The Psychology Of Fitness

Mindsets, Body Types and Everything In Between

You Must Own It – pt 7B

So what’s the best way to change? 

The best way to change individually is to ignore your feelings and do the work until it becomes “naturally” a part of who you are.   This is obviously easier said than done, but there is a way to make the transition go more smoothly. 

An easier way to have the change go smoothly, is by having other people around that will hold you accountable to your goals…and not your feelings

If you have ANY inkling of internal desire for the change you say you want, then you will be in a much better place to continue that habit if you are surrounded by like-minded people.  Even if that current inkling is over-crowded by your fears, doubts, “feelings,” past failures and old habits, you have the best chance for change in a group setting. 

Why is this? 

Two main reasons:
1 – We have a very large, innate need to “fit in” with a crowd.  For almost anyone, the real world examples are simply called making friends or “fitting in.”  We do this in a number of ways and I’ll only name our “mirror neurons” as one of the ways that we subconsciously learn to “fit in” by mimicking others.   

2 – We also have a very large, innate need to be “consistent” with our words and actions.  Therefore, if you tell someone that you’re going to do something and have done it a couple of times, then you start to back up and find justifications for those new actions and words…even if you don’t like those actions at the beginning. 

In Intrinsic Motivation and Self-Determination in Exercise and Sport, Deci and Ryan (Founders of Self-Determination Theory) sums up this concept when they say:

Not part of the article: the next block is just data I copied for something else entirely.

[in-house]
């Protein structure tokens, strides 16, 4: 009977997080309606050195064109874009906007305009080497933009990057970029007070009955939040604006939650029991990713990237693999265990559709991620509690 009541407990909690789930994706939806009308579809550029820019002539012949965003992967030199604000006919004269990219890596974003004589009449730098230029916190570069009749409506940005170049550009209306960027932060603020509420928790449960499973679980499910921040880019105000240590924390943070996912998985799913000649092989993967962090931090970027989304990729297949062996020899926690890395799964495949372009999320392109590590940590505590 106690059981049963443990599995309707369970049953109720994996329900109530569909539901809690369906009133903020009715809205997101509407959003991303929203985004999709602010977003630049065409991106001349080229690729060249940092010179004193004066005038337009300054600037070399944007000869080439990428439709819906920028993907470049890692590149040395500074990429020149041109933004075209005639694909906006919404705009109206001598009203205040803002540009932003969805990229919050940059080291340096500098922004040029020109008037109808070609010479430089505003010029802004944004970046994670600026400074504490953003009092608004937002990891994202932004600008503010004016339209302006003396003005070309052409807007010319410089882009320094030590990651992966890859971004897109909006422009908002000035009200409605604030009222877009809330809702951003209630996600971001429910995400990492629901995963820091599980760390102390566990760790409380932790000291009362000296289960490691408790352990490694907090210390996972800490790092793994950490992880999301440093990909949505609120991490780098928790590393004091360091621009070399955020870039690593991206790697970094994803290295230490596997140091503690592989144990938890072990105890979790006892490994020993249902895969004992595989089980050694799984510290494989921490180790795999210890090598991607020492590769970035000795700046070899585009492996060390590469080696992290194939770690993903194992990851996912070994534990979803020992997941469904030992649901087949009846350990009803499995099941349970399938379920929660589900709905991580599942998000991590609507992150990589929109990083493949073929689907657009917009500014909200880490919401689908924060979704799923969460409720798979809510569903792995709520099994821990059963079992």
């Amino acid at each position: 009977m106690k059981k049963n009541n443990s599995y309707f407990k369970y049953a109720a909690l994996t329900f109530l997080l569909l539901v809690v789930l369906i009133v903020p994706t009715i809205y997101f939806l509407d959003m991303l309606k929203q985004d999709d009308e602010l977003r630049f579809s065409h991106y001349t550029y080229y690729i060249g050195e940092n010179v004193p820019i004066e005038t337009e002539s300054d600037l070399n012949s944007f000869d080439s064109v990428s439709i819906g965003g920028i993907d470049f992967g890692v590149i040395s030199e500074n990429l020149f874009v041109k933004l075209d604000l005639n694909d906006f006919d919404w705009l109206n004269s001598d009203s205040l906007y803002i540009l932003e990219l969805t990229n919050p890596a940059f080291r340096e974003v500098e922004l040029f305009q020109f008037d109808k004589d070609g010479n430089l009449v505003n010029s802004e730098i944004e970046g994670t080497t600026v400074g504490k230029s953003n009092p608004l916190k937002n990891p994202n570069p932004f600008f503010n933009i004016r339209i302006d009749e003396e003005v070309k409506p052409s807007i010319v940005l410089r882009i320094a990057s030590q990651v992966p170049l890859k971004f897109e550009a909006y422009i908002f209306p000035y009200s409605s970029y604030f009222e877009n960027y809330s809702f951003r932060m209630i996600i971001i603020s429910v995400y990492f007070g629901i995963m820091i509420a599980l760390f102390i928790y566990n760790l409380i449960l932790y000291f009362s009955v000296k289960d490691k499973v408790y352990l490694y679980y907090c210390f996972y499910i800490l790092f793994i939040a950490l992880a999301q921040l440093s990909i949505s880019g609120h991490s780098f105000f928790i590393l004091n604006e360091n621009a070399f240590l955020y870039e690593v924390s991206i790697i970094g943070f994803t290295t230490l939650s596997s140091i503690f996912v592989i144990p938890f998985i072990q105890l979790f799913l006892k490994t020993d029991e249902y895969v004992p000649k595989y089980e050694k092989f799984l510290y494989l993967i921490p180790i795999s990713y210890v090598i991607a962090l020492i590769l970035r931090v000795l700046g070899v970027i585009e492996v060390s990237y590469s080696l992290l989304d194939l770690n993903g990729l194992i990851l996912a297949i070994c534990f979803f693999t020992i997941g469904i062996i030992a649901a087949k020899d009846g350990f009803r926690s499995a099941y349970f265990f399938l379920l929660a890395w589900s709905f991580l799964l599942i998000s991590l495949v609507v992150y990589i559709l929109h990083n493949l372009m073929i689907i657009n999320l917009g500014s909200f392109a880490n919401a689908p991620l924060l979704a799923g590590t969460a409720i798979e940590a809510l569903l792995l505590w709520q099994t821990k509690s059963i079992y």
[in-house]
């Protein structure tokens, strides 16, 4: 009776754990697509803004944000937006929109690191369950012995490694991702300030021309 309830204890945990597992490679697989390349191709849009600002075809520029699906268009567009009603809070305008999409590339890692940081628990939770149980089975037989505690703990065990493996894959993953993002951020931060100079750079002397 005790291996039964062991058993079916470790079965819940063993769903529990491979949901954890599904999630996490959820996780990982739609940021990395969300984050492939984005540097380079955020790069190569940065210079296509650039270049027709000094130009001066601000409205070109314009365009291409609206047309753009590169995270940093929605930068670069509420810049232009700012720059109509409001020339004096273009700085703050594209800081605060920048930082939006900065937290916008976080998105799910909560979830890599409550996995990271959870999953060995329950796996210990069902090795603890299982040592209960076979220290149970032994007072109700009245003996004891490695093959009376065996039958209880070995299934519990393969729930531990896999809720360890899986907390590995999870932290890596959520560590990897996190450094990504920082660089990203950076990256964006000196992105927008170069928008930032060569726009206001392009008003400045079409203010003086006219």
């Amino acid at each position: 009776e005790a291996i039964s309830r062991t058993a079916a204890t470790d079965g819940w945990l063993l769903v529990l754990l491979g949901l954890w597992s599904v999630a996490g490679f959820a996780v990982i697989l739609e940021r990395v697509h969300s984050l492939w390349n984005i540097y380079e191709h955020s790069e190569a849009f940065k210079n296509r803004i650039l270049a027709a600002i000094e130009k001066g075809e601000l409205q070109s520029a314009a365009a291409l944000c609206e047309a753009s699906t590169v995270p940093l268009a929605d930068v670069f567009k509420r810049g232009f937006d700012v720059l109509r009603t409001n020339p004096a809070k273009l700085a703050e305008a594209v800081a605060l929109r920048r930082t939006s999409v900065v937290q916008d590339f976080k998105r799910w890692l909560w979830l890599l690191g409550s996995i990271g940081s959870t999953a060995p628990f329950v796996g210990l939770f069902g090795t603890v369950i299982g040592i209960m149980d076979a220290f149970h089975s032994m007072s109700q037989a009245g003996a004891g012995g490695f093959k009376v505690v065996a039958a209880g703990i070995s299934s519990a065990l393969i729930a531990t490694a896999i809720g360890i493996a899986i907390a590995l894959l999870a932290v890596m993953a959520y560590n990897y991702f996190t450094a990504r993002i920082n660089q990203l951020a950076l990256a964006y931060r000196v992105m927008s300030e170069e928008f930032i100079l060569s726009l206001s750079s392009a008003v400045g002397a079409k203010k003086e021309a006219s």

“According to organismic integration theory, people are inherently oriented to assimilate and internalize social regulations, but that inherent tendency must have certain environment supports.  Specifically, people will accept and internalize a new behavioral regulation or guiding value to the extent that they feel support for relatedness, autonomy, and competence in the context of behaving.” 

In SDT those three elements (relatedness, autonomy and competence), are the three basic psychological needs. 

In other words, when people feel accepted by a group (increased relatedness), learn the methods which others within the group have successfully changed (increased competence), and have a choice about the process (autonomy), they are more likely to stick to a change. 

The reason they change is that they learn to internalize the values of the group.  This is a very powerful way to change and if you look at it, is one of the best ways for anyone to change at anytime. 

This is the same phenomenon that causes adults to go to “rehab,” join Weight Watcher’s, partake in group exercise classes, make it through military boot camp or join any of the “Anonymous” associations (Alcoholic’s Anonymous).  We partake in these group settings because we are held accountable to other people.  We are held to higher standards and are help guided to new levels of living than what we think we’re capable of achieving on our own. 

In all of these groups, the difference-maker is that you start to identify with different parts of your personality. 

These groups inspire hope and offer you  glimpses into other parts of yourself.  They provide you with “how to’s with change” while keeping your personal choice alive (except with maybe the military boot camp).  That hope, knowledge of change and personal choice increases your internal desire, or internalization of different values, and you start to function in a different way. 

You start to identify with yourself in a different way. 

The key with all of this, is that you can relate to either the group as a whole or at least one of the member’s of that group.  With Weight Watcher’s most of the people relate because they are in the same boat, trying to lose some weight by watching their points.  Alcoholic’s Anonymous is the same in that they’ve all been individuals who have had problems with alcohol. 

It’s that ability to connect, to relate that drives humans to love, to be sociable, to form friendships.  It’s also these things that help us to change most effectively.